“In the U.S., climate change somehow has become a litmus test that identifies you as belonging to one or the other of these two antagonistic tribes. When we argue about it, Kahan says, we’re actually arguing about who we are, what our crowd is. We’re thinking, People like us believe this. People like that do not believe this. For a hierarchical individualist, Kahan says, it’s not irrational to reject established climate science: Accepting it wouldn’t change the world, but it might get him thrown out of his tribe.”
My experience tells me that there’s a lot of truth to this notion. I would admit that in recent years, I’ve developed a much more “communitarian” world-view. I’ve learned to pray our Father, not my Father; give us this day, not give me this day; forgive us our debts, and so on. And so the idea that the atmosphere belongs to all of us feels natural, even though I’ve burned things into it all my life. And so the science that tells me that burning fossil fuels into the atmosphere harms billions of people and uncounted species does nothing to threaten this world-view.
But I also know many people with a strongly “individualist” ethos. In my experience, most would rather not talk about climate change. But those who do tend to be largely impervious to new scientific facts, as I report them from time to time. When confronted with findings of the National Academy of Sciences, NASA or the American Geophysical Union, they tend to come back with blog posts by “wattsupwiththat.com” or quotes from Oklahoma Sen. Inhofe’s book: The Greatest Hoax. As recently as 2012, they often denied that the world was warming. But since that simply can no longer be defended with a straight face, they now admit that it may be warming, but maintain that it’s not mankind’s doing. New facts. Same conclusion.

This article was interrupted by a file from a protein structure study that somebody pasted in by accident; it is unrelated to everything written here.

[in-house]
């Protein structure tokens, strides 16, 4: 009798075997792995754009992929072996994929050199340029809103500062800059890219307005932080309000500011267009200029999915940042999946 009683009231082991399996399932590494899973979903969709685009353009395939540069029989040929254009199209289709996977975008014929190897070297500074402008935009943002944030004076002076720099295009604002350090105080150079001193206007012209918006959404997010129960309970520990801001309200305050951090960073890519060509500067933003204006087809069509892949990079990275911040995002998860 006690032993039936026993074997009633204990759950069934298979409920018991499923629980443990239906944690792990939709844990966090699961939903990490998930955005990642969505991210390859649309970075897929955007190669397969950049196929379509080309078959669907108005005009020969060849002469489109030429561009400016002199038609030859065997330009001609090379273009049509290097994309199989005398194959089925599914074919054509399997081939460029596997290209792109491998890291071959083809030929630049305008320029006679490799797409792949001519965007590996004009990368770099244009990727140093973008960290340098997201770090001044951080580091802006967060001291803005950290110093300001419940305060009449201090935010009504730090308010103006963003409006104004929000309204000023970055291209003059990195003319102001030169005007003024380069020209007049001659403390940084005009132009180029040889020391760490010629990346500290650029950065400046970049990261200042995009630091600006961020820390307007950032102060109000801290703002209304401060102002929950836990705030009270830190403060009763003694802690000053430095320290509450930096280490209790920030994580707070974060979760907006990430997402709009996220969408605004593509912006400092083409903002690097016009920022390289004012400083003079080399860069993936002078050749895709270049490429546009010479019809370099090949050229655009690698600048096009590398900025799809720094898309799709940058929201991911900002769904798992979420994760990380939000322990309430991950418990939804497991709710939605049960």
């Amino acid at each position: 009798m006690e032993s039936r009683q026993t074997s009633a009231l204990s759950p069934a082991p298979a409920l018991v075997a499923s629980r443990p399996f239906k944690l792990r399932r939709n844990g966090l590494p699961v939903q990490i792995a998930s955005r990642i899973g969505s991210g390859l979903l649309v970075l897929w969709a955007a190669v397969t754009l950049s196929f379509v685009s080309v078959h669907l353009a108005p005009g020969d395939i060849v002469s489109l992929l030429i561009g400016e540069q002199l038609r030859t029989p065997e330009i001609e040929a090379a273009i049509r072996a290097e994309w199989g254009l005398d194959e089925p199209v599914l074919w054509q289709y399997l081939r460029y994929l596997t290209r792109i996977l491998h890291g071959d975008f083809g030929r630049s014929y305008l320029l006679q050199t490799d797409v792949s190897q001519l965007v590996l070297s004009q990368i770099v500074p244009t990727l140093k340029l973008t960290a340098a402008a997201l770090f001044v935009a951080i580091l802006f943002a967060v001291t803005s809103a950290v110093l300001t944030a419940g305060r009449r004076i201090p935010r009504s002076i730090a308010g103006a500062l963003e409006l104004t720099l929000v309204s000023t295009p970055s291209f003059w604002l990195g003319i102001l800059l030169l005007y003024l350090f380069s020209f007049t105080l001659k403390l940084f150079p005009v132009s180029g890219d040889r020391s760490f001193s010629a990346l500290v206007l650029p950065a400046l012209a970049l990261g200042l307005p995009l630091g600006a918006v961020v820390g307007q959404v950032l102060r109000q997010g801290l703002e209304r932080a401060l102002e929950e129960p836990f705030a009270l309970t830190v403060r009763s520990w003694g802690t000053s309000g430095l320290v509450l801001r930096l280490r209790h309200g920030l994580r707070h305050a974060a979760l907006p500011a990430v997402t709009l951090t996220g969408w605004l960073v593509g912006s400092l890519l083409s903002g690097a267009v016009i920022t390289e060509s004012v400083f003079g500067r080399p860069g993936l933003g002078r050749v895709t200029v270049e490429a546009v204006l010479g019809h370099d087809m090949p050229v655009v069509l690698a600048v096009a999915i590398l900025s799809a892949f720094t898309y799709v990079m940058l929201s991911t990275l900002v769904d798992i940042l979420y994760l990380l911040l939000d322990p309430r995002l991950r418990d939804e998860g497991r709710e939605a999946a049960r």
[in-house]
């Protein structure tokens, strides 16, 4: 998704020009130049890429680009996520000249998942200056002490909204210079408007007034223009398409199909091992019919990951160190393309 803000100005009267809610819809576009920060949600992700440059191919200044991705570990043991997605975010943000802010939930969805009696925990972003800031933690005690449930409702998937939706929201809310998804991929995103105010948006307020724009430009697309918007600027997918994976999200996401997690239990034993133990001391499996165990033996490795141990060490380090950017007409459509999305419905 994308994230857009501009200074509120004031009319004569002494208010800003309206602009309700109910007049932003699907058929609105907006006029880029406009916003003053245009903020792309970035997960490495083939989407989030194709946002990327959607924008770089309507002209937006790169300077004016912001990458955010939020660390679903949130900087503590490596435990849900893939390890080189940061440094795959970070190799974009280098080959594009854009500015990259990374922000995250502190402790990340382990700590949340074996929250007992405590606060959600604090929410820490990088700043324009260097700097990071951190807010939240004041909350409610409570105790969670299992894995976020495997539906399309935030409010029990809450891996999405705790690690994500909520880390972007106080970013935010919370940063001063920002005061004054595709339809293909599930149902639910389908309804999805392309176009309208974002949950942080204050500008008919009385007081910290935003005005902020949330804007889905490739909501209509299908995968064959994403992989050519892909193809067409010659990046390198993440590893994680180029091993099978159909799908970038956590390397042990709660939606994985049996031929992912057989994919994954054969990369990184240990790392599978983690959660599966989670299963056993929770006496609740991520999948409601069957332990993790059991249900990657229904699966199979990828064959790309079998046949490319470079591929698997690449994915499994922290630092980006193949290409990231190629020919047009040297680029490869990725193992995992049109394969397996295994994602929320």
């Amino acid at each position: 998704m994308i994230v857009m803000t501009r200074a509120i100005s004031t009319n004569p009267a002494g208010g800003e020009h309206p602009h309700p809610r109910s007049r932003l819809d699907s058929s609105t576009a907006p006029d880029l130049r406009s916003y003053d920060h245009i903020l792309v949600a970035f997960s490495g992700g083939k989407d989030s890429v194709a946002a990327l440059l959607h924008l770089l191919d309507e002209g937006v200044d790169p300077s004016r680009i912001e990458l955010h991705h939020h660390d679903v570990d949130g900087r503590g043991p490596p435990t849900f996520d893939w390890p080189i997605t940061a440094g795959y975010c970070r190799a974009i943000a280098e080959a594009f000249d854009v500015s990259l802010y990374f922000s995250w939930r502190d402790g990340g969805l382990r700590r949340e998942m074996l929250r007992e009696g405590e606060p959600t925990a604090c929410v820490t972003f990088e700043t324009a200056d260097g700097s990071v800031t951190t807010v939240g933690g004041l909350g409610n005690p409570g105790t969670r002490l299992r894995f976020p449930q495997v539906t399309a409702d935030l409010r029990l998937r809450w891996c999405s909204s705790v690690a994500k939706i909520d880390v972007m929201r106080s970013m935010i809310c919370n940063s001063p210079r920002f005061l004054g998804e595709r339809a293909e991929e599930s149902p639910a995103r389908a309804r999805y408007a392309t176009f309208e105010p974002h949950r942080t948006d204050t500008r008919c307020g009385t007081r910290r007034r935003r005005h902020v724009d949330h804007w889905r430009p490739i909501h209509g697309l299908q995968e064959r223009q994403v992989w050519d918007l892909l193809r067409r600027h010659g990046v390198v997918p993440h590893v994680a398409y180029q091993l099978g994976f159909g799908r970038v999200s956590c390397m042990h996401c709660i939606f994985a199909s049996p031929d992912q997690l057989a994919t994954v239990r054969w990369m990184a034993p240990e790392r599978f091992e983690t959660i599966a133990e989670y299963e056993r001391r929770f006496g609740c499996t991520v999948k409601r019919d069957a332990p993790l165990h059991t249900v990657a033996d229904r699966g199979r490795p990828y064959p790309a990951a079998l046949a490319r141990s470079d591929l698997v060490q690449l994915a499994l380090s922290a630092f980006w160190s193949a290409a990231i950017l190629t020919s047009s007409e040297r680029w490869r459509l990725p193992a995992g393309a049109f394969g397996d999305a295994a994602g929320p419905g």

I keep making the mistake of thinking that they just need a few more facts (which, by the way, are available in abundance at our fingertips). But perhaps I should be listening to the deeper narrative in my friends’ responses: I don’t want the larger society limiting my individual rights; I don’t like regulations, especially when they purport to mitigate harm that may be felt far away or in the future; and I certainly don’t want to be ostracized by those around me who think this way.